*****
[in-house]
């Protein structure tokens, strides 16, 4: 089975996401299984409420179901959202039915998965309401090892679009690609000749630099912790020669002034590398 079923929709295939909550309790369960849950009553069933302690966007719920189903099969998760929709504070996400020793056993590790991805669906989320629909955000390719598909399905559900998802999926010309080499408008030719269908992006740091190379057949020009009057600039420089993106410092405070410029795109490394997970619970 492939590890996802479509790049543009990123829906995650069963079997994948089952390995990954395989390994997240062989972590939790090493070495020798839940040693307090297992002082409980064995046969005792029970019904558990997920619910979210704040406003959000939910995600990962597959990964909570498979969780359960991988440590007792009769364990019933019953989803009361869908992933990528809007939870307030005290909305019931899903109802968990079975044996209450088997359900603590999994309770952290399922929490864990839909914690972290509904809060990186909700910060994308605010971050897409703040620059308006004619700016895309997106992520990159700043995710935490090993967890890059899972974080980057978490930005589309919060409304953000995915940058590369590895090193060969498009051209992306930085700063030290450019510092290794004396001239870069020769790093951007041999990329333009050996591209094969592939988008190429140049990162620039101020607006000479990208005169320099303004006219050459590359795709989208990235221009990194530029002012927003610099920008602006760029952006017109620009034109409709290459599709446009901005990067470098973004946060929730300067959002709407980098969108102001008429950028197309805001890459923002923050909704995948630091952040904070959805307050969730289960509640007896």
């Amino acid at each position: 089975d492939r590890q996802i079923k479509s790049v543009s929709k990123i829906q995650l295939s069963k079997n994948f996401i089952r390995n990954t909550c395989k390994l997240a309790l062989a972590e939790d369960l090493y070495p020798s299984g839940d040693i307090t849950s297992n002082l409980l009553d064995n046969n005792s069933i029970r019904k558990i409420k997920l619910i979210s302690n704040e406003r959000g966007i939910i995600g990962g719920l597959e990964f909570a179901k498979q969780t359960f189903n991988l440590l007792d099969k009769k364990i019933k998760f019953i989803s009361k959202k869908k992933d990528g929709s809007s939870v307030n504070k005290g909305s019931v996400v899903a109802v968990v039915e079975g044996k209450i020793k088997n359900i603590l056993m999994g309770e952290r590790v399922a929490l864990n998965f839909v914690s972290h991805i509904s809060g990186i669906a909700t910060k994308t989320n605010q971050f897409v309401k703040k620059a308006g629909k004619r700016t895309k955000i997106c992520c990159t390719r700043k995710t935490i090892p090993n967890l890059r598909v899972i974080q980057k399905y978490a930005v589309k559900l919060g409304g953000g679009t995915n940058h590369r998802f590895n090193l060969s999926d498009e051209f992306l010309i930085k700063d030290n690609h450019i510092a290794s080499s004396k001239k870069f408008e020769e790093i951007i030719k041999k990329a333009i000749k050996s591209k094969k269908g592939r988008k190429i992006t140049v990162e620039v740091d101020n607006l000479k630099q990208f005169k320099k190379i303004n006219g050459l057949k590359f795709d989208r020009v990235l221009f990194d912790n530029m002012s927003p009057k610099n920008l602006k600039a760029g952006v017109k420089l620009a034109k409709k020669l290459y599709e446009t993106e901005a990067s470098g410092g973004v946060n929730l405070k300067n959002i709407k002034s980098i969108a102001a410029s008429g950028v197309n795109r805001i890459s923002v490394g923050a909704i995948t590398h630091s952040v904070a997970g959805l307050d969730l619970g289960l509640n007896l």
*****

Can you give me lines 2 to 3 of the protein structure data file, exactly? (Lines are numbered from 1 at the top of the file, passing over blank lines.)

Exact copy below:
């Protein structure tokens, strides 16, 4: 089975996401299984409420179901959202039915998965309401090892679009690609000749630099912790020669002034590398 079923929709295939909550309790369960849950009553069933302690966007719920189903099969998760929709504070996400020793056993590790991805669906989320629909955000390719598909399905559900998802999926010309080499408008030719269908992006740091190379057949020009009057600039420089993106410092405070410029795109490394997970619970 492939590890996802479509790049543009990123829906995650069963079997994948089952390995990954395989390994997240062989972590939790090493070495020798839940040693307090297992002082409980064995046969005792029970019904558990997920619910979210704040406003959000939910995600990962597959990964909570498979969780359960991988440590007792009769364990019933019953989803009361869908992933990528809007939870307030005290909305019931899903109802968990079975044996209450088997359900603590999994309770952290399922929490864990839909914690972290509904809060990186909700910060994308605010971050897409703040620059308006004619700016895309997106992520990159700043995710935490090993967890890059899972974080980057978490930005589309919060409304953000995915940058590369590895090193060969498009051209992306930085700063030290450019510092290794004396001239870069020769790093951007041999990329333009050996591209094969592939988008190429140049990162620039101020607006000479990208005169320099303004006219050459590359795709989208990235221009990194530029002012927003610099920008602006760029952006017109620009034109409709290459599709446009901005990067470098973004946060929730300067959002709407980098969108102001008429950028197309805001890459923002923050909704995948630091952040904070959805307050969730289960509640007896």
């Amino acid at each position: 089975d492939r590890q996802i079923k479509s790049v543009s929709k990123i829906q995650l295939s069963k079997n994948f996401i089952r390995n990954t909550c395989k390994l997240a309790l062989a972590e939790d369960l090493y070495p020798s299984g839940d040693i307090t849950s297992n002082l409980l009553d064995n046969n005792s069933i029970r019904k558990i409420k997920l619910i979210s302690n704040e406003r959000g966007i939910i995600g990962g719920l597959e990964f909570a179901k498979q969780t359960f189903n991988l440590l007792d099969k009769k364990i019933k998760f019953i989803s009361k959202k869908k992933d990528g929709s809007s939870v307030n504070k005290g909305s019931v996400v899903a109802v968990v039915e079975g044996k209450i020793k088997n359900i603590l056993m999994g309770e952290r590790v399922a929490l864990n998965f839909v914690s972290h991805i509904s809060g990186i669906a909700t910060k994308t989320n605010q971050f897409v309401k703040k620059a308006g629909k004619r700016t895309k955000i997106c992520c990159t390719r700043k995710t935490i090892p090993n967890l890059r598909v899972i974080q980057k399905y978490a930005v589309k559900l919060g409304g953000g679009t995915n940058h590369r998802f590895n090193l060969s999926d498009e051209f992306l010309i930085k700063d030290n690609h450019i510092a290794s080499s004396k001239k870069f408008e020769e790093i951007i030719k041999k990329a333009i000749k050996s591209k094969k269908g592939r988008k190429i992006t140049v990162e620039v740091d101020n607006l000479k630099q990208f005169k320099k190379i303004n006219g050459l057949k590359f795709d989208r020009v990235l221009f990194d912790n530029m002012s927003p009057k610099n920008l602006k600039a760029g952006v017109k420089l620009a034109k409709k020669l290459y599709e446009t993106e901005a990067s470098g410092g973004v946060n929730l405070k300067n959002i709407k002034s980098i969108a102001a410029s008429g950028v197309n795109r805001i890459s923002v490394g923050a909704i995948t590398h630091s952040v904070a997970g959805l307050d969730l619970g289960l509640n007896l």